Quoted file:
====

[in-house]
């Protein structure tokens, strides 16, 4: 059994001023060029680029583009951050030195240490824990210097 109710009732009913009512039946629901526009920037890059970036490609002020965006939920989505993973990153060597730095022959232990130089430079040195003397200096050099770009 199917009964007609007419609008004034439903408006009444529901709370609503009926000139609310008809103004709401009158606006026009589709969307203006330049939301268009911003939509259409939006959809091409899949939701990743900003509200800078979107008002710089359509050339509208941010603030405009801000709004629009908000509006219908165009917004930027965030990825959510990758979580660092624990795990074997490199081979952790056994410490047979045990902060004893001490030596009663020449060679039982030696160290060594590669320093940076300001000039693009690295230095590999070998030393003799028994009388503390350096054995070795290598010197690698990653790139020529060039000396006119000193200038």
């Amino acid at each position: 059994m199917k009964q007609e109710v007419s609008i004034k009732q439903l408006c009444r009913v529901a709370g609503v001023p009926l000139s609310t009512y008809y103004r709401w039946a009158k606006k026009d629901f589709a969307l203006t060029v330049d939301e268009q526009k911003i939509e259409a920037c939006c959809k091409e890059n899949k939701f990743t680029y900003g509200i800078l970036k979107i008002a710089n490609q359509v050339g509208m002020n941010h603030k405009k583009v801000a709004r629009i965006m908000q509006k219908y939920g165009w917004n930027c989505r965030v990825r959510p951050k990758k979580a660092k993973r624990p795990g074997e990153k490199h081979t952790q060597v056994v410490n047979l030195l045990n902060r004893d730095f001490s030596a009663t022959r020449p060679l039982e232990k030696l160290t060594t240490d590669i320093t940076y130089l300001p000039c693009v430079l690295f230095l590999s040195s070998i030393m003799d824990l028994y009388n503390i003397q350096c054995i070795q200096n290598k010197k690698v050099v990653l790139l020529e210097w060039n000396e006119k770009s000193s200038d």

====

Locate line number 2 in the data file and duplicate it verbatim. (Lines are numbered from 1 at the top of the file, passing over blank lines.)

């Protein structure tokens, strides 16, 4: 059994001023060029680029583009951050030195240490824990210097 109710009732009913009512039946629901526009920037890059970036490609002020965006939920989505993973990153060597730095022959232990130089430079040195003397200096050099770009 199917009964007609007419609008004034439903408006009444529901709370609503009926000139609310008809103004709401009158606006026009589709969307203006330049939301268009911003939509259409939006959809091409899949939701990743900003509200800078979107008002710089359509050339509208941010603030405009801000709004629009908000509006219908165009917004930027965030990825959510990758979580660092624990795990074997490199081979952790056994410490047979045990902060004893001490030596009663020449060679039982030696160290060594590669320093940076300001000039693009690295230095590999070998030393003799028994009388503390350096054995070795290598010197690698990653790139020529060039000396006119000193200038």